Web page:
Why Creatives Can’t Work with the 9-to-5 Working Formula

creative person

Many of us work within the traditional 9-to-5, Monday to Friday office culture, but for creative types, that routine is simply too strict and freedom-limiting. If this describes you and your personality, and your career leans more toward the artistic than the buttoned-down professional, then read on. Here are five reasons why being a creative person makes it difficult for you to work within the 9-to-5 structure.

See also: Top 10 Careers That Encourage Creativity

1. Breaks Make You More Creative

Research shows that we can’t perform at our creative best when we sit at our desks for eight hours a day. We need to take several breaks throughout the work day. This can be tough if you’re working in a 9-to-5 office environment, but if you have a creative job, chances are the work culture is such that you will be supported if you take several short breaks a day, as long as you prove that you are still delivering. If you are a freelance creative type, then you’re in luck. Your schedule will allow you to take a break whenever you are stuck, and need to brainstorm and solve a creative problem. Who wouldn’t feel more creative after taking a short walk or heading off to a lunchtime yoga class?

2. You're Not a Morning Person

Research suggests that we don’t perform at our optimal best until four hours after waking up in the morning. So, it makes sense that many creative workers find a 9 a.m. start time way too early. Based on that research, it would make sense, then, to either work from a home office or a studio, and start and finish later, too. After all, we never think of artists as people who can wake up at 6 a.m. and be immediately inspired. The traditional picture: artists who stay up all night creating in a rush of inspiration. Embrace your night owl personality.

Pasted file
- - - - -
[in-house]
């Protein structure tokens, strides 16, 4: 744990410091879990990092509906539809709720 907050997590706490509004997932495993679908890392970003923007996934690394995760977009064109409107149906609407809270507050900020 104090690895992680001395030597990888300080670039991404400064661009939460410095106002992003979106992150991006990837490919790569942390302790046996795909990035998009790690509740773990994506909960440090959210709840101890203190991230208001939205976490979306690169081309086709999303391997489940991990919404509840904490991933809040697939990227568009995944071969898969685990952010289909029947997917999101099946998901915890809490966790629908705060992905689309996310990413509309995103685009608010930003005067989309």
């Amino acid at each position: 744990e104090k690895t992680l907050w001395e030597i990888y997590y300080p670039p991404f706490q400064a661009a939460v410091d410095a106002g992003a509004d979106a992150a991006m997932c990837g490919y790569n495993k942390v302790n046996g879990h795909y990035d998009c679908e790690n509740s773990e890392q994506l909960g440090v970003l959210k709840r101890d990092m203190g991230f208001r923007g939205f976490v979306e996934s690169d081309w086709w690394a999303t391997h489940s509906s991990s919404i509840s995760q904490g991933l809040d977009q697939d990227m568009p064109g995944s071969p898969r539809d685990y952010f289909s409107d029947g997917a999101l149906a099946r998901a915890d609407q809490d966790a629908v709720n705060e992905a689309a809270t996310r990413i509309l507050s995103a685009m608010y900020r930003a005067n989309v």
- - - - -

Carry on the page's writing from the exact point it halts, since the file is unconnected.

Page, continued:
3. You Want to Work When Inspiration Strikes

You can’t get instantly inspired just because it’s Monday at 9 a.m. and that’s when the work week is supposed to begin. If you have a creative career, you can of course force yourself to be productive and get something down – books don’t write themselves, for example. But if you can set your own hours, you will be a much happier and more productive person. Working outside of the 9-to-5 mold will allow you to take a Monday off if you are just getting nothing done and work the following weekend instead when inspiration does finally come.

4. Too Much Stress Equals Less Creativity

Research shows that two things inhibit the creative process: stress and a schedule. So, it makes sense that if you’re a creative type, you find it difficult to fit within the 9-to-5 because a traditional work week has both stress and schedules. It turns out that relaxation doesn’t actually mean that we stop working, although it may look that way. We won’t become motivated or ambitious enough to continue on unless we take those breaks.

5. You Need to Create Your Own Routine

This isn’t to say that you can’t have a routine at all if you’re a creative type: you just need to create one that works for you. Whether that’s working longer hours for fewer days a week or working out every morning in order to boost creativity for an afternoon work session, artists need freedom to choose how they want to work.

See also: How to Not Waste Creativity in the Workplace

As you can see, several aspects of the traditional 9-to-5 work schedule – such as the daily stress, normal routine, and schedules – don’t necessarily inspire the most creativity. Consider these five reasons why creative types can’t work at their best when they have to work 9-to-5, and if that describes you and your work, maybe you can make a change and see a big difference in your creative output.




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